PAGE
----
By Jake Rossen
By Jesse Marx
By Michelle LeBow
By Alleen Brown
By Maggie LaMaack
By CP Staff
By Jesse Marx
We signed Michael for three years because he has so much potential. Michael is a very smart young man. But he's raw in two senses: He hasn't played a lot and he's played on the Clippers, so he hasn't been, I would call it, disciplined. He hasn't seen the discipline that is required in a team like ours, and we've got to go in and stay with him on that. And until we find out that he's maybe uncoachable or undisciplined, then I tend to stay with those type of guys. But that's a good example of how we talk through these things and why we have the business plan.
I will tell you that Kevin McHale and I very seldom disagree. And the reason is, he thinks long-term. He sees himself being here, that this is a family business. The coaches--and our coaches are probably better than most any other team because they probably believe that they are going to be here, too--but the coaches think game to game. And the long-term for them is the year. So they have a tendency to want to trade or do anything to have a better year.
CP:Your payroll is already around $70 million, the fourth-highest in the league. But if you saw a chance to improve, would you go above that?
Taylor: I think we want to be a little careful. We are really up there right now. But we know what Kevin's contract is going to be, and that's really going to help us because he's going to drop some. So if there is a player somehow available, and it will cost us more, because maybe we have to sign him long-term or something--yeah, we are willing to do that. What I've said to our fans is that we have this plan to stay competitive in the West, and to do that, we have to be among the elite of the elite.
CP:Is owning a basketball team in the NBA something beyond money?
Taylor: Oh, yeah. I think if you are in it only for the money, then you're like the Clippers. I think the Clippers make money because we are subsidizing them and they are losing every year.
It takes a special type of person. You've got to be really competitive and want to win. Even when I'm in business, I'm very competitive. And you need that, because you are going to have to take some risks. And although they are calculated risks, you are dealing with young people--and sometimes you're going to make a great deal of money. But sometimes it's going to really be a costly mistake that is hard to get out of.
CP:Do you have favorite Timberwolves players?
Taylor: I wouldn't say I have a favorite player, but there are different types of people that I like and relate to. When Sam Mitchell was here, I really liked Sam because of the leadership and respect he brought to the team, but also because he just sat down and we spent a lot of time talking about business. He wanted to know everything he could about it and I really enjoyed that. Then you have a really unusual person like Mark Madsen. This guy works his butt off even when he sits on the bench!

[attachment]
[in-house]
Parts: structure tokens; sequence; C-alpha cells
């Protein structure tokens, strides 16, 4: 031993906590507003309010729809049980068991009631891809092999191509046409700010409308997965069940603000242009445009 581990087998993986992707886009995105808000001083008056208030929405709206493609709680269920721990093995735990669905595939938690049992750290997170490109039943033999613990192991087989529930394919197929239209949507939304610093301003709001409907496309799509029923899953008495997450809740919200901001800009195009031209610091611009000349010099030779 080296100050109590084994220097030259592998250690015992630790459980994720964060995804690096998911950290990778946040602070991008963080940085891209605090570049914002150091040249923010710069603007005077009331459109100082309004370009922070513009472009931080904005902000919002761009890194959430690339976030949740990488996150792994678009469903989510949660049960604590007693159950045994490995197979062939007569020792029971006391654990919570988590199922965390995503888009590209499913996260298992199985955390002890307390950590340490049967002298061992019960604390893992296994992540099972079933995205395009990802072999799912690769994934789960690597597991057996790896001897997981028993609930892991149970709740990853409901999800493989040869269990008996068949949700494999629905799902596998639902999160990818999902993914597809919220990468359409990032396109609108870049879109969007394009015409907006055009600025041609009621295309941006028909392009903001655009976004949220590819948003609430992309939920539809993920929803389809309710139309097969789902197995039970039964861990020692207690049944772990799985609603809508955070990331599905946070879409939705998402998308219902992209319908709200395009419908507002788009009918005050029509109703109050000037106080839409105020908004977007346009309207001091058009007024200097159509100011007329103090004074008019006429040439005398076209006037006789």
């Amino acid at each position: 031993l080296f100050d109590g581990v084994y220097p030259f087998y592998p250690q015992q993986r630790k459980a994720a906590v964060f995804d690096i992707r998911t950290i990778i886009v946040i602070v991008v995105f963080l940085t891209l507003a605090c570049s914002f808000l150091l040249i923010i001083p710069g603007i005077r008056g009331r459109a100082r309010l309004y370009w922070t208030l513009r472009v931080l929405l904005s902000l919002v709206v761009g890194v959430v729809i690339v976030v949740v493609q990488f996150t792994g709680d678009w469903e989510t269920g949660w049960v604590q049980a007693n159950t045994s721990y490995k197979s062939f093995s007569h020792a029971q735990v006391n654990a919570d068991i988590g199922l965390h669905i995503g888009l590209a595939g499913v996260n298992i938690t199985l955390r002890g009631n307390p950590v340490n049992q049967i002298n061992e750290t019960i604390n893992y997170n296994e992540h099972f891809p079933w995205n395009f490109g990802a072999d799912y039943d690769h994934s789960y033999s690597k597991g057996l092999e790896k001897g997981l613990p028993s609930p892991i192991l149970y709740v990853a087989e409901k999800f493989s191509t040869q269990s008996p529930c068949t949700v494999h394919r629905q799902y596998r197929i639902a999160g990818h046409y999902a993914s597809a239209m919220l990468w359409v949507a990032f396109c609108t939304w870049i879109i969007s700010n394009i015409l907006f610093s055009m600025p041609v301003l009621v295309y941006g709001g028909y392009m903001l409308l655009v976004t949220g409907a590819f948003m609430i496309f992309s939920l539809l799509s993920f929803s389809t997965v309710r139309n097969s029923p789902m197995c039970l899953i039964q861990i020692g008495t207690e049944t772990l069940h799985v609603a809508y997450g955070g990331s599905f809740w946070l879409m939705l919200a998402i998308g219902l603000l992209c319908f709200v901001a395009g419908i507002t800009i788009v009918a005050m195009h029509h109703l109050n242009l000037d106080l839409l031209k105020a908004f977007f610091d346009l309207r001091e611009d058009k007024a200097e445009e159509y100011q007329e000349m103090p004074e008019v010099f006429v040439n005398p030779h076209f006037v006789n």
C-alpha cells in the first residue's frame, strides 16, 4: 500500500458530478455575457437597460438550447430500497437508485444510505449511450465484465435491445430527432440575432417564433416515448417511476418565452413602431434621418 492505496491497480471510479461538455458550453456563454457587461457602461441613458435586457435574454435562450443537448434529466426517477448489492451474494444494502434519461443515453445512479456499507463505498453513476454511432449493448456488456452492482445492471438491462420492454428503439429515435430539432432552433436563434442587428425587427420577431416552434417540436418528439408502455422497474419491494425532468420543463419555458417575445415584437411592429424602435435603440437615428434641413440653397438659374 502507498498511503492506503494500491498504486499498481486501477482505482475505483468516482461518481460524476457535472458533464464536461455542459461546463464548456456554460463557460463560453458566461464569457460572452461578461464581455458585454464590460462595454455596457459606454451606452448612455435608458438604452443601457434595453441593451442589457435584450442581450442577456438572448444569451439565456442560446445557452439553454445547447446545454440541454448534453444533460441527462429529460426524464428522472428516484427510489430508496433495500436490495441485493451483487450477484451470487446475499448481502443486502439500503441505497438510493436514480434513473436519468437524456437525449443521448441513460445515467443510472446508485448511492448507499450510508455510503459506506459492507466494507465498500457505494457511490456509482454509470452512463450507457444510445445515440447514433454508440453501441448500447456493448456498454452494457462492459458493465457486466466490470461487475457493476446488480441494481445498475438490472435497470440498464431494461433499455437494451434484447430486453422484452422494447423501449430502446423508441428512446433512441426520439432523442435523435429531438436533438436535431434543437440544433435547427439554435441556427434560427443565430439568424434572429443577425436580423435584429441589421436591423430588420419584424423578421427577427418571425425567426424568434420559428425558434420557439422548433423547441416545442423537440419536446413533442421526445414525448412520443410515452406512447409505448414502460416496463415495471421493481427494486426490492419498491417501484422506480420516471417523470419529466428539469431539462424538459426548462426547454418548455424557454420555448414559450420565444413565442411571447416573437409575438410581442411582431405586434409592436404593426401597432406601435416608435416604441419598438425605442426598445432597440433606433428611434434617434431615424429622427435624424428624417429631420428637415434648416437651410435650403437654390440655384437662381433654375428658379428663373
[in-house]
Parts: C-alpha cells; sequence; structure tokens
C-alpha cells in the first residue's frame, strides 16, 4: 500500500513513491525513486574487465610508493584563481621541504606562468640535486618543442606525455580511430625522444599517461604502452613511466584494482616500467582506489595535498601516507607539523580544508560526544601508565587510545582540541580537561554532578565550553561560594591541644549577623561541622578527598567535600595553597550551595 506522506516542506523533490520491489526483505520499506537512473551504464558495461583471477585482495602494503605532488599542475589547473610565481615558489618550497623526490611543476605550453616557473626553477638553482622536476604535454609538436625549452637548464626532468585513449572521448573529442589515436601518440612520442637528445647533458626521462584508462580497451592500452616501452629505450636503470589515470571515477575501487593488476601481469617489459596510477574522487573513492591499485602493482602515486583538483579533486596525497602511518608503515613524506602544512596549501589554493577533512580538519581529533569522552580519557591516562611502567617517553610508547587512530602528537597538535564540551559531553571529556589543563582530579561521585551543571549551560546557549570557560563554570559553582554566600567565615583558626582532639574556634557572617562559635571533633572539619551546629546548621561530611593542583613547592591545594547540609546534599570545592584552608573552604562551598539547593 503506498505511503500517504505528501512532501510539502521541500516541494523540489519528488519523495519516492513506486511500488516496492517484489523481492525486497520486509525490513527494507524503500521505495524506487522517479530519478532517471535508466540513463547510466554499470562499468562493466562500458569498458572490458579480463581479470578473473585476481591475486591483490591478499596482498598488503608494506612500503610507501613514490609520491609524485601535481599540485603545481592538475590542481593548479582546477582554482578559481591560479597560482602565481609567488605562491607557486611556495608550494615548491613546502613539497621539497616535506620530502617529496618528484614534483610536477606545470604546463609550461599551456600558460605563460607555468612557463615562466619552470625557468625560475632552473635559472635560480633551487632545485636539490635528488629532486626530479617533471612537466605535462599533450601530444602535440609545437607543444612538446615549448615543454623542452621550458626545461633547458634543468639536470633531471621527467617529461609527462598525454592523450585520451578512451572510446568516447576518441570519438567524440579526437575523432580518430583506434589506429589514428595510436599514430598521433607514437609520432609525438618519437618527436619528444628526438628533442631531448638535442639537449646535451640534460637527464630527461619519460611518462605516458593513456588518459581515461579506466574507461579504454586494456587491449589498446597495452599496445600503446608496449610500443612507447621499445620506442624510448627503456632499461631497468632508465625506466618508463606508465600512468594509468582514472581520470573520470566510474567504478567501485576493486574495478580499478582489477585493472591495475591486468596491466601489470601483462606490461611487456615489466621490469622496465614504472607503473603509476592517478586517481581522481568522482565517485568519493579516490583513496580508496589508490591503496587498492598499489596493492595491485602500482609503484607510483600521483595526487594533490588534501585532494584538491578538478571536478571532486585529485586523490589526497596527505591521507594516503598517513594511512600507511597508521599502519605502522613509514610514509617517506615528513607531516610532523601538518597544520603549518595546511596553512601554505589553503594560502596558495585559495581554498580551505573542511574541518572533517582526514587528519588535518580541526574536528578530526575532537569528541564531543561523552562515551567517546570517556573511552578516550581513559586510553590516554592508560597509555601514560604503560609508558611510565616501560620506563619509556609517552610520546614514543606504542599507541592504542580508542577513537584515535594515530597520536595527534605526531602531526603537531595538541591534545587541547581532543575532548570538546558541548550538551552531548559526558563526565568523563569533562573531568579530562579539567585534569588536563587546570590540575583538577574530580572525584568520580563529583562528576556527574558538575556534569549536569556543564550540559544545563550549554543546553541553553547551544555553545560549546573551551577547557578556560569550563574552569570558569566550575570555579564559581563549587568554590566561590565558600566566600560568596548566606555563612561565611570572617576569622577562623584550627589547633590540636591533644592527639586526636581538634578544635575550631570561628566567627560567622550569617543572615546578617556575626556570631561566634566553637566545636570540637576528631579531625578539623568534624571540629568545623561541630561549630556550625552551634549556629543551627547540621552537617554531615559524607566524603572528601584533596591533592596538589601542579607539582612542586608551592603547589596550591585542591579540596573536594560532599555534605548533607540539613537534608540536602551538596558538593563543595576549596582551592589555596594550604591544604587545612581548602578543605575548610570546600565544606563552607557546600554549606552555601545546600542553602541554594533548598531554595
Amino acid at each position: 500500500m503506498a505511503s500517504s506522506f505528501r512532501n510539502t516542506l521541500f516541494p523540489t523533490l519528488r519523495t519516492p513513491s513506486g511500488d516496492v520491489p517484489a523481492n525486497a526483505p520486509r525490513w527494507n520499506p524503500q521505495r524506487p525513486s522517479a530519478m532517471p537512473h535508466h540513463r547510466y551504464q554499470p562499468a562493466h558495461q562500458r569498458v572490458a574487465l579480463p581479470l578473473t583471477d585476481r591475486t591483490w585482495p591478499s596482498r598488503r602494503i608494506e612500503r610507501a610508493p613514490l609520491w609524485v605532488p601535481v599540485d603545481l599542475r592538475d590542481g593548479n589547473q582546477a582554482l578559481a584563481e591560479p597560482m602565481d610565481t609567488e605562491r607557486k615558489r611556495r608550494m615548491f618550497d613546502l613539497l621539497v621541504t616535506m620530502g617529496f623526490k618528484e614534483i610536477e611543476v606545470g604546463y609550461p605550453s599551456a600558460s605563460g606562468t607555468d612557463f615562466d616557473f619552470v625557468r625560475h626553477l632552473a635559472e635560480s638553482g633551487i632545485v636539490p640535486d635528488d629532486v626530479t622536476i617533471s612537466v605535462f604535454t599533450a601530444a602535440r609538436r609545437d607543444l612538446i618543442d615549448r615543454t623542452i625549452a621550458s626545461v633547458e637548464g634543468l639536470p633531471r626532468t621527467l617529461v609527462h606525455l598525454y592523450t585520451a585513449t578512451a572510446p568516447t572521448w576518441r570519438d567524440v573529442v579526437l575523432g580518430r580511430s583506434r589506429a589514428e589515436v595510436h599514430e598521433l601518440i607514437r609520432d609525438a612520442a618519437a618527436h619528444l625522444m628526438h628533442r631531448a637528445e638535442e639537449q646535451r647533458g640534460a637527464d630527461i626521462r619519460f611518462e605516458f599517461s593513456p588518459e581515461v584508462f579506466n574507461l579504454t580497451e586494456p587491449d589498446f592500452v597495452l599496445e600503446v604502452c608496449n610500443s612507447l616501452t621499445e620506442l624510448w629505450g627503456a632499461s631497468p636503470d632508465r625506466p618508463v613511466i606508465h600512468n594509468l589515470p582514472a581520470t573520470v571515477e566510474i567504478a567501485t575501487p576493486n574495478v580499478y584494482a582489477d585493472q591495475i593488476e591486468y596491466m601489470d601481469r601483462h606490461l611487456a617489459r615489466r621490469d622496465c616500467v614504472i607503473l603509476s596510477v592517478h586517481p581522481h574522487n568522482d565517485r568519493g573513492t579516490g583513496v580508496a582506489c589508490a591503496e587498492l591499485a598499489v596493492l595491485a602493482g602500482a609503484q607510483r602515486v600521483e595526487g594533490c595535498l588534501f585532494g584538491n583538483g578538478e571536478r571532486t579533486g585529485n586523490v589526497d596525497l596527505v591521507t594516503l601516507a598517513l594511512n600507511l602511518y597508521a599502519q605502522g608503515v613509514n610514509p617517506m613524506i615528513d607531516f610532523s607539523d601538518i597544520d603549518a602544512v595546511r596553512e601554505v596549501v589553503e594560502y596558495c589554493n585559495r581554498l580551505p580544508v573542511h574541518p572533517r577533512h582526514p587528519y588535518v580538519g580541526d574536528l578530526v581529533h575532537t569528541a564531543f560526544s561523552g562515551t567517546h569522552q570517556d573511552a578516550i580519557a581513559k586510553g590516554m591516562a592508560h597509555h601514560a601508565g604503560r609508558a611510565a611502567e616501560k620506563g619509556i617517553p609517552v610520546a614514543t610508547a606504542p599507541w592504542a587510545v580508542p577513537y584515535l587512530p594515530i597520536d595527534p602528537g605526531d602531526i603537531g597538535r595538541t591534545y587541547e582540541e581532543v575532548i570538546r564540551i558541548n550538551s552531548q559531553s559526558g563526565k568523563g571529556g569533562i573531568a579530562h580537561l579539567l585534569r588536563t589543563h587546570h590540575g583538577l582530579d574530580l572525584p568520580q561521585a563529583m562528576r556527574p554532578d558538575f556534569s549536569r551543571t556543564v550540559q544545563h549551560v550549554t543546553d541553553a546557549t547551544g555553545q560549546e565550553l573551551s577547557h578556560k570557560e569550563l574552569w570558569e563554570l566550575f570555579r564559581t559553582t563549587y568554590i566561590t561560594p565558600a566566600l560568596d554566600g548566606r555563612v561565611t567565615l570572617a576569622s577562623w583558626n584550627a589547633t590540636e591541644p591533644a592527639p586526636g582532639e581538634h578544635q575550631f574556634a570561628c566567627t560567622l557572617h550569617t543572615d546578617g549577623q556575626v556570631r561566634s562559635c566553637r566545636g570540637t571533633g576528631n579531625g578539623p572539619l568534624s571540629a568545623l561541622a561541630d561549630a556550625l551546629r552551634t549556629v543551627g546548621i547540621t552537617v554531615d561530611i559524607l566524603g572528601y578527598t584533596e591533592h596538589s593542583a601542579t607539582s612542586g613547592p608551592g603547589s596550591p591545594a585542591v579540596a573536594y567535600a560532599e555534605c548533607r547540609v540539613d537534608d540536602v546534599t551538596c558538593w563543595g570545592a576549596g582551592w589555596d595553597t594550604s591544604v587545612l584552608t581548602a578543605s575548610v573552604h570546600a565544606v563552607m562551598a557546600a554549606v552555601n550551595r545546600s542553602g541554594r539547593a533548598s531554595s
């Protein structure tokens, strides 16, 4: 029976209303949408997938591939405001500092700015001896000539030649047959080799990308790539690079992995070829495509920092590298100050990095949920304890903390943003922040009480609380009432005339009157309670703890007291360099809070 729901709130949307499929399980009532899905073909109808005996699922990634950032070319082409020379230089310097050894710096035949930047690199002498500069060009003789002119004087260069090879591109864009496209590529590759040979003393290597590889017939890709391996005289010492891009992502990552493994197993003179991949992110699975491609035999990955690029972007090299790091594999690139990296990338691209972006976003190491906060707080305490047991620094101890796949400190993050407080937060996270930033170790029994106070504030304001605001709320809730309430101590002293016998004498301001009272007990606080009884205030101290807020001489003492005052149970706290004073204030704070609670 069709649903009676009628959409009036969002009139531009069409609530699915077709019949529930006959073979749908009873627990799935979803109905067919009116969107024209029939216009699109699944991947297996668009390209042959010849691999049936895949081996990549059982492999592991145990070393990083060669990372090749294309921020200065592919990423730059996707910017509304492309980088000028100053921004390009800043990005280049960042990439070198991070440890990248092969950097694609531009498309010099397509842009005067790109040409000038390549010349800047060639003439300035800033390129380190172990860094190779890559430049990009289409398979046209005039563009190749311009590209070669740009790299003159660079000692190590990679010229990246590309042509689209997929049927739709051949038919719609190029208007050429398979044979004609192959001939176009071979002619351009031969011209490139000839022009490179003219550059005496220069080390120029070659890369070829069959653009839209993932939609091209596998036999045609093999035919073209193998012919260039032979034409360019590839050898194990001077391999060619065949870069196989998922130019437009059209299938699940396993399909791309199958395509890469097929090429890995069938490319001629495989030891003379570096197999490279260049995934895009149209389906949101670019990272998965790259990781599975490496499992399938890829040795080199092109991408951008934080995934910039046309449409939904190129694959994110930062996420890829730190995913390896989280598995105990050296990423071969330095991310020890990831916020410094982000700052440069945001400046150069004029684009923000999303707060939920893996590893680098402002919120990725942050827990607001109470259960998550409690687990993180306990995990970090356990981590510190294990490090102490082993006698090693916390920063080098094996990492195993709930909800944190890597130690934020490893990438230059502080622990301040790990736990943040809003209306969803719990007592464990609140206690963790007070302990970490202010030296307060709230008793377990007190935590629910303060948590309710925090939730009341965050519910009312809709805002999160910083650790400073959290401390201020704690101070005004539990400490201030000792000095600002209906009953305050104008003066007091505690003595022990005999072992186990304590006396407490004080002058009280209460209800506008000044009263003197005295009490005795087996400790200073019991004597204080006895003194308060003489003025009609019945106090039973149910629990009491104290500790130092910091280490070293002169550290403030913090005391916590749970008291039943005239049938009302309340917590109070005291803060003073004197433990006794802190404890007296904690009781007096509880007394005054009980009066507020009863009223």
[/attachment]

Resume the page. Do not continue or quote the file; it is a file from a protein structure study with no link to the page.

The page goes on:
Without a doubt, I have always liked Kevin [Garnett], and more than just as a basketball player: I saw him as a young guy and probably saw more potential in him as a person. We have developed what I would call a close friendship. And then I also admire his God-given gifts as a basketball player. But I don't equate everybody as just a basketball player. I look at the gifts they have been given and how they use them.
On the team, there are probably four or five people I admire a little bit more than the other eight. But that's only because they have taken part of their personality and really pushed it. I love that leadership part. Like Sam Cassell--you talk about basketball smarts. I have to laugh at him, what he can do out on the floor and how he draws fouls and talks to refs and I know he has learned it over time. I'm sure he gets some calls just because of the way he relates to people, refs and other players, out on the court. So those are some of the people that I've really enjoyed.
CP: Commissioner Stern was just in town. Is there any chance he will relent any further and give you a first-round pick back this year, that he took away with the Joe Smith signing penalty?
Taylor: No. The answer is no. We asked if the league was going to move off of that, and they said no.
CP:You yourself are in it for the long haul, aren't you?
Taylor: A long time ago, I made enough money to live on. So I am not interested in selling to make money because it wouldn't change my lifestyle. Watching other people grow as the organization grows is probably my biggest satisfaction and because of that, I'm not interested in selling it.